On the evening of last Monday, March 7th, students flooded the Wijnhaven lecture hall and Kaltura room for a chance to join the Ukraine-Russia panel, organized by the Russia and Eurasia Committee.
Oskar, one of the Committee members, explained that “We organized the panel discussion to give the students an opportunity to go in depth with what is currently happening in Ukraine.” Invited to lead the panel were Dr. Matthew Frear, Dr. Isaac Scarborough, and Chris Colijn, based on their experiences living in the Russian Federation, Ukraine, and Belarus, and their extensive historical and contemporary knowledge about the region. Together, according to Oskar, they “provided a comprehensive historical background and the two stories of both Ukraine and Russia, these countries’ mutual relations and accumulating tensions that led to the 2022 invasion.”
Dr. Scarborough, a specialist in Russian politics and economics, led students to the roots of the conflict. He concluded that while Russia has had issues with its territorial loss since the dissolution of the Soviet Union, tensions sparked in 2008 when Ukraine was given a verbal promise of joining NATO (at the same time that Russia was invading Georgia). Tensions further escalated in 2014, when Ukraine’s Euromaidan toppled its pro-Russian government, and brought the country ever closer to joining NATO and the EU. Unable to accept this, Russia spent years supporting separatist movements in Ukraine, and holding military drills on its border in preparation for the events of February 24th, 2022.
Dr. Scarborough and Dr. Frear provided both Russian and Ukrainian perspectives on the invasion that left the rest of the world in shock and disbelief. In Russia, citizens are now faced with a sudden economic crisis, with foreign currency and goods becoming unavailable as the value of the Russian Ruble plunges. Mass protests are met with mass arrests and media restrictions, leading people to think twice before speaking out. The situation in Ukraine, however, is even more drastic. Aided by millions of people from both at home and abroad, the country was able to quickly mobilize and mount an impressive response to the Russian attack. Despite this, losses in the country have been monumental. Thousands have died as cities are rocked by shelling, with the loss of homes, jobs, and future prospects driving millions of (mostly) women and children towards the western border. Particularly salient to understanding this was the input of Chris Cojin, a journalist and tutor at Leiden University. Chris, who recently came back from reporting on the Polish-Ukrainian border, described seeing thousands of refugees crossing the border in search of food, medicine, and above all, safety.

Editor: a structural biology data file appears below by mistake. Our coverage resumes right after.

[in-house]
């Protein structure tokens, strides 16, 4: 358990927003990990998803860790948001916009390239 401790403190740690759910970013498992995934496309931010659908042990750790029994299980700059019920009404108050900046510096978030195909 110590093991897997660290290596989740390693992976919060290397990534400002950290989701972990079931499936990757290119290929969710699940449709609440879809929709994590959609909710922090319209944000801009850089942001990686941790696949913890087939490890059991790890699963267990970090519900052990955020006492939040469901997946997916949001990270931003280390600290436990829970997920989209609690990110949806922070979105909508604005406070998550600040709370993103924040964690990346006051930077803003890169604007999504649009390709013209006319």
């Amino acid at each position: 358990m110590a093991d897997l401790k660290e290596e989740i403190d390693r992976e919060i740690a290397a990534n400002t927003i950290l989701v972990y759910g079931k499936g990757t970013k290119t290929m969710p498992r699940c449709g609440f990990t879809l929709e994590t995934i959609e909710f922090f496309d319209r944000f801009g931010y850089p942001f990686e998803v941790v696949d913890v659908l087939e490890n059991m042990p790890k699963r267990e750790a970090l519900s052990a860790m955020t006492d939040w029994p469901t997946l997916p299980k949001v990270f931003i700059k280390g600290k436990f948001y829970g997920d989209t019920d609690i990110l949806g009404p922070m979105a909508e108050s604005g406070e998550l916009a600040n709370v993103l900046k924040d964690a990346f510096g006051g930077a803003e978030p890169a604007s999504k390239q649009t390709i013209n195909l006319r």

The statement of the professors on the future of Ukraine was short and bleak. They believed that as things currently stand, there is no resolution in sight for Ukraine, instead seeing a war that will likely last for months or years, and one that “will get worse before it gets better”. With this closing statement, the floor was opened up for questions. One student asked whether the EU could have done anything to prevent this invasion, and received the response that it would’ve been difficult for the EU to act without escalating the conflict and leading to even more war. Another student asked if there’s any chance of a direct confrontation between Russia and NATO. This time, the response was a little more comforting. Dr. Scarborough replied that currently, the probability of Russia attacking a NATO member is extremely low.
All in all, the panel was a good opportunity for students to inform themselves about the war, and to discuss their concerns. However, as the lights dimmed and the lecture hall emptied, many left with more questions than answers. “When will the war end?”, ”What does this mean for my future?”, “Are my friends and family safe?”. These questions are the most important ones to ask, and are unfortunately also the hardest ones to answer.
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